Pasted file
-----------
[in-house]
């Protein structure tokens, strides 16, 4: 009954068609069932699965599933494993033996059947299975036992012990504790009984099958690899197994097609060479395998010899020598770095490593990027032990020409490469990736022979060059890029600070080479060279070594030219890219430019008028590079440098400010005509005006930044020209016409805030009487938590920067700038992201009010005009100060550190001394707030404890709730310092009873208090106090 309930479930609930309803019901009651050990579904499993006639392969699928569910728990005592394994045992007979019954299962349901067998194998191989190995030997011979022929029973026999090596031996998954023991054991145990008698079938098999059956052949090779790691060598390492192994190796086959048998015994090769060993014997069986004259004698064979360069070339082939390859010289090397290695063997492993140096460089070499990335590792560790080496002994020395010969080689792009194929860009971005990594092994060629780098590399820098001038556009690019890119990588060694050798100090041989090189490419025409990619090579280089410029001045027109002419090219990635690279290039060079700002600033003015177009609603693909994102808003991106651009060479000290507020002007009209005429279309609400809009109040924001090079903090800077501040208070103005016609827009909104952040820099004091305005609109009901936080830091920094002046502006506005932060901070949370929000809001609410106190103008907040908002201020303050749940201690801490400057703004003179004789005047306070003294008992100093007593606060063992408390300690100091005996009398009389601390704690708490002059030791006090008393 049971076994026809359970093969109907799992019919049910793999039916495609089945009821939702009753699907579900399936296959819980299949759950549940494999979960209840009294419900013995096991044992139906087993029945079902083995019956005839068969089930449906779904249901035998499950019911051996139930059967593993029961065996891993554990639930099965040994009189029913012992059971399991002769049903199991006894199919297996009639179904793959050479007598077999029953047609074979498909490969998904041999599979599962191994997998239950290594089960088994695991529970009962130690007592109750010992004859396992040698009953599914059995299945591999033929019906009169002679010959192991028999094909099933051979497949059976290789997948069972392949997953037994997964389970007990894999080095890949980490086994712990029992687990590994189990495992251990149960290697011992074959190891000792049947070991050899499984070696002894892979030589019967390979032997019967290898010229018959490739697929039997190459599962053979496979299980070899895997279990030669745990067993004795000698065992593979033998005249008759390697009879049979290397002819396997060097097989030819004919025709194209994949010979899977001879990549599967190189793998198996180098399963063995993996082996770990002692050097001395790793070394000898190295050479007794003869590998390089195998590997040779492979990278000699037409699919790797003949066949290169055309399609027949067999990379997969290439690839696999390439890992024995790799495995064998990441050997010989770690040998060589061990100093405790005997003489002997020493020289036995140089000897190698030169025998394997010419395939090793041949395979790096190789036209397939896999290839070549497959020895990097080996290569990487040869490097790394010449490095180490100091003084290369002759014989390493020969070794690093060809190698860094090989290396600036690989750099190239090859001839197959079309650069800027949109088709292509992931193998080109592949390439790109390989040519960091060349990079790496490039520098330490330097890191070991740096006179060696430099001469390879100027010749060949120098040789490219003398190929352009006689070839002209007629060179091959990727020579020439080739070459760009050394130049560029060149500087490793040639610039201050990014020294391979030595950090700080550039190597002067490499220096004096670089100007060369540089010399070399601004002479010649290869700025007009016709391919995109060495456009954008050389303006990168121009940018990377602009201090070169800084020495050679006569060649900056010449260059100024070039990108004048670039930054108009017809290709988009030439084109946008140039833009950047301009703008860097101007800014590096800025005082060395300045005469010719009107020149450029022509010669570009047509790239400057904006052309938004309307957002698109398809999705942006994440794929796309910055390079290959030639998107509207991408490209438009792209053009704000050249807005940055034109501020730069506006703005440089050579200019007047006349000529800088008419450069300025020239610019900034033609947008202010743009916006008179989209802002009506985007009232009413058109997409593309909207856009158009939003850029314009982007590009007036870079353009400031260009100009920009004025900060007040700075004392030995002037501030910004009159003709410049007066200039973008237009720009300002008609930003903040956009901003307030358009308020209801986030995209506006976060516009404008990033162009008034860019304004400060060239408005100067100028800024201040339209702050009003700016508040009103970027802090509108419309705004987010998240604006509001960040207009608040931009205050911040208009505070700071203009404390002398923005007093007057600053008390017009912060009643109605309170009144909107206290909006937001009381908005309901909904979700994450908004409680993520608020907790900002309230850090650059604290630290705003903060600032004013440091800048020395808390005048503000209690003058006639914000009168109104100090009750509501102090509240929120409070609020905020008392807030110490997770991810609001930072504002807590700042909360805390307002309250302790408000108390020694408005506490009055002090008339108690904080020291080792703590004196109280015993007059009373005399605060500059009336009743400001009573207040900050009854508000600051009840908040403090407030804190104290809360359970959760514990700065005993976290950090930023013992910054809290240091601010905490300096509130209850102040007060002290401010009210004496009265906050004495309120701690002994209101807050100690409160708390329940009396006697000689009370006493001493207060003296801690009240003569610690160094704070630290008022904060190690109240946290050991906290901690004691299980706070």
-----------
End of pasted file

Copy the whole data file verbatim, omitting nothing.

[in-house]
């Protein structure tokens, strides 16, 4: 009954068609069932699965599933494993033996059947299975036992012990504790009984099958690899197994097609060479395998010899020598770095490593990027032990020409490469990736022979060059890029600070080479060279070594030219890219430019008028590079440098400010005509005006930044020209016409805030009487938590920067700038992201009010005009100060550190001394707030404890709730310092009873208090106090 309930479930609930309803019901009651050990579904499993006639392969699928569910728990005592394994045992007979019954299962349901067998194998191989190995030997011979022929029973026999090596031996998954023991054991145990008698079938098999059956052949090779790691060598390492192994190796086959048998015994090769060993014997069986004259004698064979360069070339082939390859010289090397290695063997492993140096460089070499990335590792560790080496002994020395010969080689792009194929860009971005990594092994060629780098590399820098001038556009690019890119990588060694050798100090041989090189490419025409990619090579280089410029001045027109002419090219990635690279290039060079700002600033003015177009609603693909994102808003991106651009060479000290507020002007009209005429279309609400809009109040924001090079903090800077501040208070103005016609827009909104952040820099004091305005609109009901936080830091920094002046502006506005932060901070949370929000809001609410106190103008907040908002201020303050749940201690801490400057703004003179004789005047306070003294008992100093007593606060063992408390300690100091005996009398009389601390704690708490002059030791006090008393 049971076994026809359970093969109907799992019919049910793999039916495609089945009821939702009753699907579900399936296959819980299949759950549940494999979960209840009294419900013995096991044992139906087993029945079902083995019956005839068969089930449906779904249901035998499950019911051996139930059967593993029961065996891993554990639930099965040994009189029913012992059971399991002769049903199991006894199919297996009639179904793959050479007598077999029953047609074979498909490969998904041999599979599962191994997998239950290594089960088994695991529970009962130690007592109750010992004859396992040698009953599914059995299945591999033929019906009169002679010959192991028999094909099933051979497949059976290789997948069972392949997953037994997964389970007990894999080095890949980490086994712990029992687990590994189990495992251990149960290697011992074959190891000792049947070991050899499984070696002894892979030589019967390979032997019967290898010229018959490739697929039997190459599962053979496979299980070899895997279990030669745990067993004795000698065992593979033998005249008759390697009879049979290397002819396997060097097989030819004919025709194209994949010979899977001879990549599967190189793998198996180098399963063995993996082996770990002692050097001395790793070394000898190295050479007794003869590998390089195998590997040779492979990278000699037409699919790797003949066949290169055309399609027949067999990379997969290439690839696999390439890992024995790799495995064998990441050997010989770690040998060589061990100093405790005997003489002997020493020289036995140089000897190698030169025998394997010419395939090793041949395979790096190789036209397939896999290839070549497959020895990097080996290569990487040869490097790394010449490095180490100091003084290369002759014989390493020969070794690093060809190698860094090989290396600036690989750099190239090859001839197959079309650069800027949109088709292509992931193998080109592949390439790109390989040519960091060349990079790496490039520098330490330097890191070991740096006179060696430099001469390879100027010749060949120098040789490219003398190929352009006689070839002209007629060179091959990727020579020439080739070459760009050394130049560029060149500087490793040639610039201050990014020294391979030595950090700080550039190597002067490499220096004096670089100007060369540089010399070399601004002479010649290869700025007009016709391919995109060495456009954008050389303006990168121009940018990377602009201090070169800084020495050679006569060649900056010449260059100024070039990108004048670039930054108009017809290709988009030439084109946008140039833009950047301009703008860097101007800014590096800025005082060395300045005469010719009107020149450029022509010669570009047509790239400057904006052309938004309307957002698109398809999705942006994440794929796309910055390079290959030639998107509207991408490209438009792209053009704000050249807005940055034109501020730069506006703005440089050579200019007047006349000529800088008419450069300025020239610019900034033609947008202010743009916006008179989209802002009506985007009232009413058109997409593309909207856009158009939003850029314009982007590009007036870079353009400031260009100009920009004025900060007040700075004392030995002037501030910004009159003709410049007066200039973008237009720009300002008609930003903040956009901003307030358009308020209801986030995209506006976060516009404008990033162009008034860019304004400060060239408005100067100028800024201040339209702050009003700016508040009103970027802090509108419309705004987010998240604006509001960040207009608040931009205050911040208009505070700071203009404390002398923005007093007057600053008390017009912060009643109605309170009144909107206290909006937001009381908005309901909904979700994450908004409680993520608020907790900002309230850090650059604290630290705003903060600032004013440091800048020395808390005048503000209690003058006639914000009168109104100090009750509501102090509240929120409070609020905020008392807030110490997770991810609001930072504002807590700042909360805390307002309250302790408000108390020694408005506490009055002090008339108690904080020291080792703590004196109280015993007059009373005399605060500059009336009743400001009573207040900050009854508000600051009840908040403090407030804190104290809360359970959760514990700065005993976290950090930023013992910054809290240091601010905490300096509130209850102040007060002290401010009210004496009265906050004495309120701690002994209101807050100690409160708390329940009396006697000689009370006493001493207060003296801690009240003569610690160094704070630290008022904060190690109240946290050991906290901690004691299980706070």